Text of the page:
Harvard Business School has it right when it comes to asking questions. To know whether you have communicated effectively, the message must be well-received. Hence, ending any type of communication with an open question is crucial for getting feedback. For instance: ‘What are your thoughts on this?’ or ‘Do you have any questions or comments?’.

Adopting a structure will encourage senders and recipients to take time to think about their communication style and consider the possible outcomes of their messages.

Step 5: Scheduling face-to-face communications

 Let’s add another step to communication planning:  scheduling face-to-face communications. Although, being able to spark a spontaneous conversation is a good sign of an environment that accommodates open communications. When you collaborate on projects both in and out of the office, scheduling time for face-to-face interactions is key (PS. This means hitting the enable camera button on all your videoconferences).

Adopting remote work, whether out of choice or not, has forced upon us videoconferencing. Although, at first the intimacy of your colleagues seeing into your own home may have seemed uncomfortable for some, Bryan Robinson has argued that it has brought about a new level of closeness. We have gained new insights into how our colleagues live meeting their pets, children, jazzy on-the-wall art choices and more👀.

Face-to-face interactions help add the personal element to a discussion. Naturally we react to communications using facial expressions, body language and small exclamations. These express how we feel and significantly impact how we choose to communicate. That’s why regular face-to-face communications are beneficial for adding new depth to the way we express ourselves and interact whilst working in or out of the office.

Step 6: Include everybody in decision-making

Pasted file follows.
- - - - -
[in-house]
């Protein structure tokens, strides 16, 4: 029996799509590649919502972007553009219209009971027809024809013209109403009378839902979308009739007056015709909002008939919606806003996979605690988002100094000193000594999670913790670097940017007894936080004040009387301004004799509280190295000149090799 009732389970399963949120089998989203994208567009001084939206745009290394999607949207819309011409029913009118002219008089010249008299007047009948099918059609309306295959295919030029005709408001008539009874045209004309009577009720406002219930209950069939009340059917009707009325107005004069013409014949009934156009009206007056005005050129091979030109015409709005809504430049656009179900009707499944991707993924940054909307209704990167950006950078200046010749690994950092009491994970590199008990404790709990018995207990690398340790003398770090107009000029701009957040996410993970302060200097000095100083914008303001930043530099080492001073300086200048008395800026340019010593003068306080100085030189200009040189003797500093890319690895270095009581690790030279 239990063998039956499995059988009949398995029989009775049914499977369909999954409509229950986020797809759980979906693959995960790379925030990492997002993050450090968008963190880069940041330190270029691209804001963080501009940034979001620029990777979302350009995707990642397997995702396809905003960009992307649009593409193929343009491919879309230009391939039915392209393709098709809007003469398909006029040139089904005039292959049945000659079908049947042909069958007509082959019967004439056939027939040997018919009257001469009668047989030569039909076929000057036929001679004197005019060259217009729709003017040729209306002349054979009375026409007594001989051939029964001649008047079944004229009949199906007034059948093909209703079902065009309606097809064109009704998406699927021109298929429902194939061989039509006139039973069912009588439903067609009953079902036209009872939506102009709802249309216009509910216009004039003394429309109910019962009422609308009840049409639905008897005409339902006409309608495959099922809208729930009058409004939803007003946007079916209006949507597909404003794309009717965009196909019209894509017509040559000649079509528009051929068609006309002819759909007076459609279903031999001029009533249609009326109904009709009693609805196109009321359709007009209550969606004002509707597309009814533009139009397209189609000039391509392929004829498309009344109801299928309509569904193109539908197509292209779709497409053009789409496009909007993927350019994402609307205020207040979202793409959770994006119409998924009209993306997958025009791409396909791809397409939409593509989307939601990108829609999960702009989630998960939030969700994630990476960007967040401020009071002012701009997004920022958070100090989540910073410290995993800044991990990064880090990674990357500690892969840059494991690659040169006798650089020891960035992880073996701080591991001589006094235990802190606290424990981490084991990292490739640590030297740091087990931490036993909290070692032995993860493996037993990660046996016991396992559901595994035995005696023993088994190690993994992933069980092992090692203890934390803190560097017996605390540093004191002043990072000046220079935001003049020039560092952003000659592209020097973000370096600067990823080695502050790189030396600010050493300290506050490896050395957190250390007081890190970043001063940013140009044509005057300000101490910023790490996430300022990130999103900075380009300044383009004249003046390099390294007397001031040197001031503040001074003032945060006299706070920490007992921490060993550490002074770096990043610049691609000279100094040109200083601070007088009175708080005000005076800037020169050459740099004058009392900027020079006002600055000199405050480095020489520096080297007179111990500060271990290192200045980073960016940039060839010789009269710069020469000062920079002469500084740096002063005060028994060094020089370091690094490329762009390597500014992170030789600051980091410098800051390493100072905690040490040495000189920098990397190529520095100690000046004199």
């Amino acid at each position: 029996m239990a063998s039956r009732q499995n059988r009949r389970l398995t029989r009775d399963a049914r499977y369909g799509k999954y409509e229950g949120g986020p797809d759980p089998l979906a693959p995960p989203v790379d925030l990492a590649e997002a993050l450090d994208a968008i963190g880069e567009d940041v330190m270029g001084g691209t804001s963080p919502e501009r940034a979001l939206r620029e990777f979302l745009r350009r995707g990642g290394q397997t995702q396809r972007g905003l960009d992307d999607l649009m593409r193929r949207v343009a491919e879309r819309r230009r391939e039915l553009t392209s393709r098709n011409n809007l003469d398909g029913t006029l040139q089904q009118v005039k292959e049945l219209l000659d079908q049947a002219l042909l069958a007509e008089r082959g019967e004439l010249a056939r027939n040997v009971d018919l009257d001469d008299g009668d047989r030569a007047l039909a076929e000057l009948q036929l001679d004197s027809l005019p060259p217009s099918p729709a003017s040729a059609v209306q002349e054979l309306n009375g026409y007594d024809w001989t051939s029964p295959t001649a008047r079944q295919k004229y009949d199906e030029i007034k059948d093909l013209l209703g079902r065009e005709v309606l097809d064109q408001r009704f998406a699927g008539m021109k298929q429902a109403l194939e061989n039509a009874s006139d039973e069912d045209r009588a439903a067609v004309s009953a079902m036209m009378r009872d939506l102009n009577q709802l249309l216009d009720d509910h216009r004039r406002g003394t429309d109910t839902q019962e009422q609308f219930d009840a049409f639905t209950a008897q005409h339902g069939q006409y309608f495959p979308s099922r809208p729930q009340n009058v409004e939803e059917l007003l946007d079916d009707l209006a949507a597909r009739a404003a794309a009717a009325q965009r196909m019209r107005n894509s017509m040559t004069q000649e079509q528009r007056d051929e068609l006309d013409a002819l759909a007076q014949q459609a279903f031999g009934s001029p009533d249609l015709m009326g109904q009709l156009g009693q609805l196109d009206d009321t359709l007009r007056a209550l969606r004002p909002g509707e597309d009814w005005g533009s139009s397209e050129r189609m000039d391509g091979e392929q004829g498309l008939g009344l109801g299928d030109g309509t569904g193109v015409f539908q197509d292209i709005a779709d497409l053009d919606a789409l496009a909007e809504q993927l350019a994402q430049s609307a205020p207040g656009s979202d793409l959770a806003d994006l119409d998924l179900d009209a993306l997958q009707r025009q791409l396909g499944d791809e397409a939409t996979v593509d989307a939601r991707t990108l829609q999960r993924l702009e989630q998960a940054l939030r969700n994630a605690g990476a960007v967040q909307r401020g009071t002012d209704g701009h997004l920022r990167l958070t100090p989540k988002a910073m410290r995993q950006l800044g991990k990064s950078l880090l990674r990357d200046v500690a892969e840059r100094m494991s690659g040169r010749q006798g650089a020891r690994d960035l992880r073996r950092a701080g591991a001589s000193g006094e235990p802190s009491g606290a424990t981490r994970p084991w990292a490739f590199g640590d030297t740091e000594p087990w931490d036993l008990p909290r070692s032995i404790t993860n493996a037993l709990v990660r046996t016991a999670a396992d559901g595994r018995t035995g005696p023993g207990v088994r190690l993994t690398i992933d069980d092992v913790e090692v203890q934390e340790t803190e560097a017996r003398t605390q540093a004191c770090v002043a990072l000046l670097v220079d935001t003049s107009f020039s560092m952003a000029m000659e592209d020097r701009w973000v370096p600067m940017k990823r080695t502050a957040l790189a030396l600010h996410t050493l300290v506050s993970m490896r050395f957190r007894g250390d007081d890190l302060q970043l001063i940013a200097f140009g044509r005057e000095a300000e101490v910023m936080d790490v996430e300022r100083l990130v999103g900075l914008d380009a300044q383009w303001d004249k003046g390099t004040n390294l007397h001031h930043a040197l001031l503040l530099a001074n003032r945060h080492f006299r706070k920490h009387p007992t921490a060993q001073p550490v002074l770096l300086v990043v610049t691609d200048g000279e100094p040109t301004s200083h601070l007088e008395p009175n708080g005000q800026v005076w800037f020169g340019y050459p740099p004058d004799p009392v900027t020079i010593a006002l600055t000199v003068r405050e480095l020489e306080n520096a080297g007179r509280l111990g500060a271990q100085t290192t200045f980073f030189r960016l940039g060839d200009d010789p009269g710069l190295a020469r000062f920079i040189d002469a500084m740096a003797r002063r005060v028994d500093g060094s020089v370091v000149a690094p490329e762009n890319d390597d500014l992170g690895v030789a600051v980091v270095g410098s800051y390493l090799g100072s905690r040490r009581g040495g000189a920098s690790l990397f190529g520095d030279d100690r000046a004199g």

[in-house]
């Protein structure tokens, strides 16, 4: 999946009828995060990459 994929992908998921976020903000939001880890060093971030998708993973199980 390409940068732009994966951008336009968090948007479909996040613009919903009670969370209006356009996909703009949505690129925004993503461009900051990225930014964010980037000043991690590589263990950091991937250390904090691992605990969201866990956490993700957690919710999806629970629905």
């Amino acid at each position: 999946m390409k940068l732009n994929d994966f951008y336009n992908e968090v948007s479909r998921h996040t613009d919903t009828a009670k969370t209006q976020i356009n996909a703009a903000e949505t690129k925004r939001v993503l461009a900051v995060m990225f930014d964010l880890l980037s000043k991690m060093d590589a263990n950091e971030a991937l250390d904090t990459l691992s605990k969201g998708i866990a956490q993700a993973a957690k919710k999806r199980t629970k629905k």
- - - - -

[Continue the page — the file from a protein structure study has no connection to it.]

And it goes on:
To ensure a good flow in communications, it’s important that everybody feels included in the project decision-making process. Every project participant should remain up to date with the latest project advancements and be able to play a part in key decisions.

Even the smallest decisions are worth communicating. Especially working from home, there is a bigger risk of feeling isolated from your collaborators in the key project events where decisions tend to be made. To not risk being left out, remote workers should make a conscious effort to reach out and communicate more than seen to be necessary.

Tip: Communicate anything and everything and most importantly to everyone!

Step 7: Make time for Q&A

It may seem obvious to some, but making time for Q&A is hugely important to optimize project success. Communicating without leaving opportunities for your teams to ask questions, could mean you miss out on a great idea or even worse overlook a big error. Teams should have the chance to question the status-quo, develop a bigger understanding and then give feedback.

If Q&A doesn’t come naturally to your teams, you can schedule Q&A sessions requesting team feedback. Q&A comes effortlessly when team members are approachable and eager to explore other viewpoints.

Tip: This is equally important to note down for your internal teams and not only for your clients!

Step 8: Listen and pay attention to the communicator

Communication between teams is a two-way street. So, to create an open communicative environment, the ability to listen and be patient when others speak should be priority number 1!

Nobody’s opinions or thoughts are irrelevant, any form of communication is a steppingstone in the right direction on your projects. Hence, taking the time to accept team communications, will lead to project success optimization.

Above all this concerns international work relations, where you must consider the different origins and varying primary languages in your teams. Language variants can become a barrier in terms of communications. So, taking the time to listen and understand is highly valued and appreciated. This may mean taking a step back from quick-fire communication for the benefit of creating an open work culture that encourages communications within different cultural environments.

The world of work we once knew is changing and progressing towards more flexible work structures that better accommodate remote workers. In times of change it’s important to revisit business project plans to assess their validity and relevance and adapt them accordingly.
One plan that needs to be revisited is the communication plan. Maintaining efficient communications is crucial in a progressively changing environment. Good communications lead to enhanced productivity, improved employee and client satisfaction and increases company profitability. These eight steps will lead you and your teams to stays on track, even during difficult transition periods such as what we are currently experiencing learning to adapt in the so-called ‘new world of work’.